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Shock and thaw: do the Winter Olympics have a future?

After the Beijing Olympics’ controversial fake snow, does climate change mean it’s game over for winter sports?

Ailing Eileen Gu of Team China performs a trick in practice ahead of the Women's Freestyle Skiing Freeski Halfpipe Qualification on Day 13 of the Beijing 2022 Winter Olympics at Genting Snow Park on February 17, 2022 in Zhangjiakou, China. (Photo by Maja Hitij/Getty Images)

The vast expanse of brown is striking. Only a few slivers of white break up the murky monotone of NASA’s images of the Winter Olympic Alpine sports venue near Beijing. And that’s not even real snow.

When the camera zooms out from the spectacle of freestyle skiers Eileen Gu and Mathilde Gremaud twisting in the air above the pristine-white ramp, it’s as if a slice of the Alps had been airlifted into a grubby industrial site.

It’s clear from almost any image of the 2022 Winter Olympics that Beijing is a completely unsuitable venue. Be prepared for more of the same. Climate change is making many venues unviable – slivers of fake snow is all we will have if we keep staging Winter Olympics while we’re effectively abolishing winter.

As professional mountain snowboarder Jeremy Jones told a US senate committee: “Winter as we know it will be halved in 2050 and by 2090, 80 per cent, which means it will be three weeks long. That is heartbreaking.”

As temperatures rise worldwide, traditionally cold areas feel the impact more quickly. Average February temperatures at the 19 cities to host the games since 1950 have soared by around 2.6 °C, according to Climate Central – that’s three times the global average in the same period. Beijing warmed by nearly 5°C.

According to a new study, of the 21 hosts since the competition began, only four will have the requisite conditions by the 2050s – Lillehammer, Oslo, Lake Placid and Sapporo – if current warming trends continue. Of these, only Sapporo remains viable by the 2080s, when February temperatures are projected to have risen by 4.4°C. For the Paralympics, held a month later, it’s worse.

The study, led by Canadian academic Daniel Scott, shows that venerable skiing venues such as Innsbruck, St Moritz, Calgary and 2026 hosts Cortina d’Ampezzo could all be wiped off the Olympics map. The previous hosts, Pyeongchang, and the inaugural 1924 hosts, Chamonix, are out of the picture in all scenarios.

But if the Paris climate goals are met, and the corresponding increase held to 2.7°C by the 2080s, eight venues survive. “It’s still our choice as to which of our futures we end up with,” Scott told me.

The consequences of warming are evident in Beijing. The snow that winds narrowly along a few mountaintops is close to 100 per cent man-made, requiring 350 snow producers working at full pelt for months, guzzling energy and water. Some observers linked a spate of surprising wipeouts on the snow. “Is changing climate sabotaging Olympic skiers like Mikaela Shiffrin?” asked former NASA meteorologist Marshall Shepherd, after watching the American double Olympic Champion crash out of two events. Unexpected crashes and disqualifications also occurred elsewhere. Only 46 competitors, just over half the field, finished the men’s Giant Slalom.

Shiffrin didn’t blame the artificial snow, but the man-made substance has drawn ire from some athletes. Scottish former freestyle skier Laura Donaldson has complained that freestyle super pipes formed from snowmakers in poor seasons have solid ice walls and floors: “This is dangerous for athletes. Some have died.”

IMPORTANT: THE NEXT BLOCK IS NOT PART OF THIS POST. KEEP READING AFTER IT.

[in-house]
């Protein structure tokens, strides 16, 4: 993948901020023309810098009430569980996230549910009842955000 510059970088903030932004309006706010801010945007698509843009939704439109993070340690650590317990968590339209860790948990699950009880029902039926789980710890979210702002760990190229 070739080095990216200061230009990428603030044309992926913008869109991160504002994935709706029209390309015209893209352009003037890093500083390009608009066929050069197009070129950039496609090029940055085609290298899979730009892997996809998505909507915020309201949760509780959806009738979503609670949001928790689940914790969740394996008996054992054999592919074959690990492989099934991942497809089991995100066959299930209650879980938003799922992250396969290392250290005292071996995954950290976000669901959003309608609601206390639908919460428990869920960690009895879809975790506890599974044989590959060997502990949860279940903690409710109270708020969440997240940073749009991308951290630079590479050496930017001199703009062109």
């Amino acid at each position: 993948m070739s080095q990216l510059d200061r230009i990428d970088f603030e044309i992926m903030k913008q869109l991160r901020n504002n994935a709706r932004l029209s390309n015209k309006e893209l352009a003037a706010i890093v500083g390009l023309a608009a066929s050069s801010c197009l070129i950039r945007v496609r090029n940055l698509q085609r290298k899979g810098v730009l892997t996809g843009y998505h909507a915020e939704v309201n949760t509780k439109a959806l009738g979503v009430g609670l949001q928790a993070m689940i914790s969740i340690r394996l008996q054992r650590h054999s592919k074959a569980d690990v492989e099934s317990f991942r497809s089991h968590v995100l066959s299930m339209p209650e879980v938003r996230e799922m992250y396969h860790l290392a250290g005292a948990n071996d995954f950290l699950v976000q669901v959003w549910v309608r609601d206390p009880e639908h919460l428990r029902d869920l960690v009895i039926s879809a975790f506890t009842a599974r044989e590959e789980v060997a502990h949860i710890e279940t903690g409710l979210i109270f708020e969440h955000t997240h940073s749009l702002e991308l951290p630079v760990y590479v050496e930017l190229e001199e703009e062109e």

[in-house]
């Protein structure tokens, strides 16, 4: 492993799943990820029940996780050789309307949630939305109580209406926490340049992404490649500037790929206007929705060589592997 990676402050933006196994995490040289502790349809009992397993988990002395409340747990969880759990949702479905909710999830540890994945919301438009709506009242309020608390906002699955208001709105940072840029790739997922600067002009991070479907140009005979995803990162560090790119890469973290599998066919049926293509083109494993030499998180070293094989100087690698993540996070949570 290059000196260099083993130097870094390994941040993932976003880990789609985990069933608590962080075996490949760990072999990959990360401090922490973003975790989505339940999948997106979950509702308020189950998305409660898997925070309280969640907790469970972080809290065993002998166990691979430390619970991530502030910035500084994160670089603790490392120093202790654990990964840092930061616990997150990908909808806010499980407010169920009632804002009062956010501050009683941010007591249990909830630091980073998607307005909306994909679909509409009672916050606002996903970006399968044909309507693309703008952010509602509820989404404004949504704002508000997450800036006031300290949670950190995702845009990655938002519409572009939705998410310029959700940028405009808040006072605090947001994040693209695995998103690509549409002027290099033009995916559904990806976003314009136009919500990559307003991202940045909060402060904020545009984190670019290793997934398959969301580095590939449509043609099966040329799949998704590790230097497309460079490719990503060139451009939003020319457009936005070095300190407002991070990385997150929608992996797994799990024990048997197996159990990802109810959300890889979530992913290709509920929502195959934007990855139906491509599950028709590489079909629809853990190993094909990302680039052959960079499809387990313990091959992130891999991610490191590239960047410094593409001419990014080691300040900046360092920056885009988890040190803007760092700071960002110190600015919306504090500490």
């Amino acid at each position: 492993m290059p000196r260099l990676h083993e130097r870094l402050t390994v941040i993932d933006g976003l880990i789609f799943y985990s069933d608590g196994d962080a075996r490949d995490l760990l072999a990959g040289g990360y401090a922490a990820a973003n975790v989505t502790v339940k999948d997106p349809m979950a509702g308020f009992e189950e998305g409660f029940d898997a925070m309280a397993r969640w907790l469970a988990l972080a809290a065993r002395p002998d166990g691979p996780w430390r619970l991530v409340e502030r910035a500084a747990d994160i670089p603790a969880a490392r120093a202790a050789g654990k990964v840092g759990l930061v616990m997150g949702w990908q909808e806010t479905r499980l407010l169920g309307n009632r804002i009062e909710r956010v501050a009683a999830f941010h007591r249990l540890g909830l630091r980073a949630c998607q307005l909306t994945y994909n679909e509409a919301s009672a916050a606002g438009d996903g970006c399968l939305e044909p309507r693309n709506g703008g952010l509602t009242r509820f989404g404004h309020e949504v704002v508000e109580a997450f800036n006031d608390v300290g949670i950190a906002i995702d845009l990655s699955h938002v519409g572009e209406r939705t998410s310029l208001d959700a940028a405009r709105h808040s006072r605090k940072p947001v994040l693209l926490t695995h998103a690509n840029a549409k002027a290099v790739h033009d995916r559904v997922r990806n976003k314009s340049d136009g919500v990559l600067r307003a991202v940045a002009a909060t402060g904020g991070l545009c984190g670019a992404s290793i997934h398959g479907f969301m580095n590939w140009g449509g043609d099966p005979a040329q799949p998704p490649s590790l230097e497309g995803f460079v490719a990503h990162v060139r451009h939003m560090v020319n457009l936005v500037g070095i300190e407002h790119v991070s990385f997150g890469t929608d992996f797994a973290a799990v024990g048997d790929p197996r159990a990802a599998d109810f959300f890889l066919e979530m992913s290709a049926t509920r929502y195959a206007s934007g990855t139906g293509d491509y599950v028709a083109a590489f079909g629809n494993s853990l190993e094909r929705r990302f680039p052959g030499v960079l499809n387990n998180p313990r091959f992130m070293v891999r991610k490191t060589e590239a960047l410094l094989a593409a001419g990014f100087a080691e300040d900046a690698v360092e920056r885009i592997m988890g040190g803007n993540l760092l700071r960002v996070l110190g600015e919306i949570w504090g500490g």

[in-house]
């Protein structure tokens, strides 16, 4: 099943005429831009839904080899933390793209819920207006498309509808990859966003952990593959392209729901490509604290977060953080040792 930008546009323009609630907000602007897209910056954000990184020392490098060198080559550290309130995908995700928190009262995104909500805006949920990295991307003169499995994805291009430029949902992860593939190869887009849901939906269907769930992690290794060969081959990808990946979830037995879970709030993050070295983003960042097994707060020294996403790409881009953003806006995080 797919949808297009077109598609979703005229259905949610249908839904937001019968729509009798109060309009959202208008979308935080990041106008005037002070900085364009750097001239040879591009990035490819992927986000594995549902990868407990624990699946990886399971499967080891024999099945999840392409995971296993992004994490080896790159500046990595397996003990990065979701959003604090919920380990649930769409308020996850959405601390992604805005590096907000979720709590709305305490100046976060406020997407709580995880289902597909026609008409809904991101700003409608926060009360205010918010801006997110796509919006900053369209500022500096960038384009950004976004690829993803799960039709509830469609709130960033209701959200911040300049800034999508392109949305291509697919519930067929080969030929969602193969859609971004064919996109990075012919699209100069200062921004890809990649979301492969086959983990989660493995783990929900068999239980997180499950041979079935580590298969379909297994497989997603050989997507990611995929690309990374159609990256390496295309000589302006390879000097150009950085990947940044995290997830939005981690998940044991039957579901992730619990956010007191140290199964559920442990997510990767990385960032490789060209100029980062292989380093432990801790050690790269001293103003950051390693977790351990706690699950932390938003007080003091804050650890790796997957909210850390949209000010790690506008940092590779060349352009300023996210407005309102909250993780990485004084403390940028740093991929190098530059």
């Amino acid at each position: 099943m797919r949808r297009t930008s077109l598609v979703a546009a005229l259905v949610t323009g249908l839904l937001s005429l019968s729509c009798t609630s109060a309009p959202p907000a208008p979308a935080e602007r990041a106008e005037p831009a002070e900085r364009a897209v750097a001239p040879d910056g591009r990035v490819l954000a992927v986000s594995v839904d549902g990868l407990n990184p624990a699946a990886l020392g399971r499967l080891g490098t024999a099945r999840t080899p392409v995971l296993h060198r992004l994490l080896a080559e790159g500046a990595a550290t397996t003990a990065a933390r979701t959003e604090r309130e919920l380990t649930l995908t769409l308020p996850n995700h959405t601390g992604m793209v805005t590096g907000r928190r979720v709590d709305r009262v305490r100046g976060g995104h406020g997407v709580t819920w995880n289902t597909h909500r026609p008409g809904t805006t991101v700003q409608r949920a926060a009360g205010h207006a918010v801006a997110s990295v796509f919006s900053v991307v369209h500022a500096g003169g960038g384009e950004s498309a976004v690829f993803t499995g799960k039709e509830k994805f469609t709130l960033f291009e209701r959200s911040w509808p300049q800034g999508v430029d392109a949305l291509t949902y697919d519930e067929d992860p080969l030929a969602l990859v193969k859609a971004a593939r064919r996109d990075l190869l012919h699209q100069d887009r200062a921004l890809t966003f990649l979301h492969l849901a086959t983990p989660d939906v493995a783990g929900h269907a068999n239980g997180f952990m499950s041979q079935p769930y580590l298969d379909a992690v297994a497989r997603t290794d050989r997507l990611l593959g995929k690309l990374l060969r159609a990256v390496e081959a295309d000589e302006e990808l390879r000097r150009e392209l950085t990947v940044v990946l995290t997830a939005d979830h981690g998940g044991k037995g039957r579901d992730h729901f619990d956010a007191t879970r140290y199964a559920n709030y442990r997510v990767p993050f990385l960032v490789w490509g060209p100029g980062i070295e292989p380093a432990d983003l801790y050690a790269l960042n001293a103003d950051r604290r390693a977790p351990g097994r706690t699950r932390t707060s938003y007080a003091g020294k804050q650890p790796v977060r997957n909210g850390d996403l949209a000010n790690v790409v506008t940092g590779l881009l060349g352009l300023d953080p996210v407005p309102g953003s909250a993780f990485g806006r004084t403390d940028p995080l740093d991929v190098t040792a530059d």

Still, many skiers say they prefer it – the powder beloved of recreational skiers is not for them. Just as well, because there’s no escaping this: “In order to have a perfect course for Alpine racing, man-made snow is essential to get the right quality,” said Bernard Russi, Chairman of the International Skiing Federation (FIS)’s Alpine Committee.

The Beijing pictures are disturbing, but maybe they simply lay bare what has been happening all along – that elite events, and increasingly, recreational skiing, have long depended on fake snow.

When skiing first took off as a sport in the early 20th century, all winter sports took place outside in natural snow around simple, rural, mountain communities. Maximum daily February temperatures were around 0.4°C.

Then, between the 1960s and 1990s, temperatures increased by 3.1°C. Hockey and speed skating moved to controlled indoor facilities. Alpine events shifted to higher altitudes and technology stepped in. Artificial snow was first used at the 1980 Winter Olympics in Lake Placid. TechnoAlpin, the Italian snowmaking company that made the Beijing Winter Games possible, has been churning out snow for the Olympics for nearly 30 years.

In the first 15 years of this century, average temperatures increased by another 7.8 per cent, and snowmaking and refrigerating bobsled tracks and ski jumps became commonplace. Until recently, the ski season had become longer thanks to such tools.

But the idea that the climate can go to hell as long as we can make snow fell apart Russia’s Sochi Olympics in 2014 – a masterclass in choosing badly. Athletes say the ideal temperature for safe and fair competition is between minus 10°C and minus 1°C. Yet at lower elevations, temperatures at Sochi’s skiing venues reached 10-15°C. The snow was often wet, slow and heavy, making it difficult for skiers to manoeuvre or gauge the speed for jumps.

Around a third of Alpine skiers were injured, a six-fold increase on the previous games in Vancouver. Most medal winners came from those who went early, avoiding the later degradation of slopes. Five-time Olympic medallist Bode Miller (USA) said at the time: “this course can kill you.” Switzerland’s Lara Gut said: “There is no snow at the bottom, it’s not funny anymore… It’s not a race.”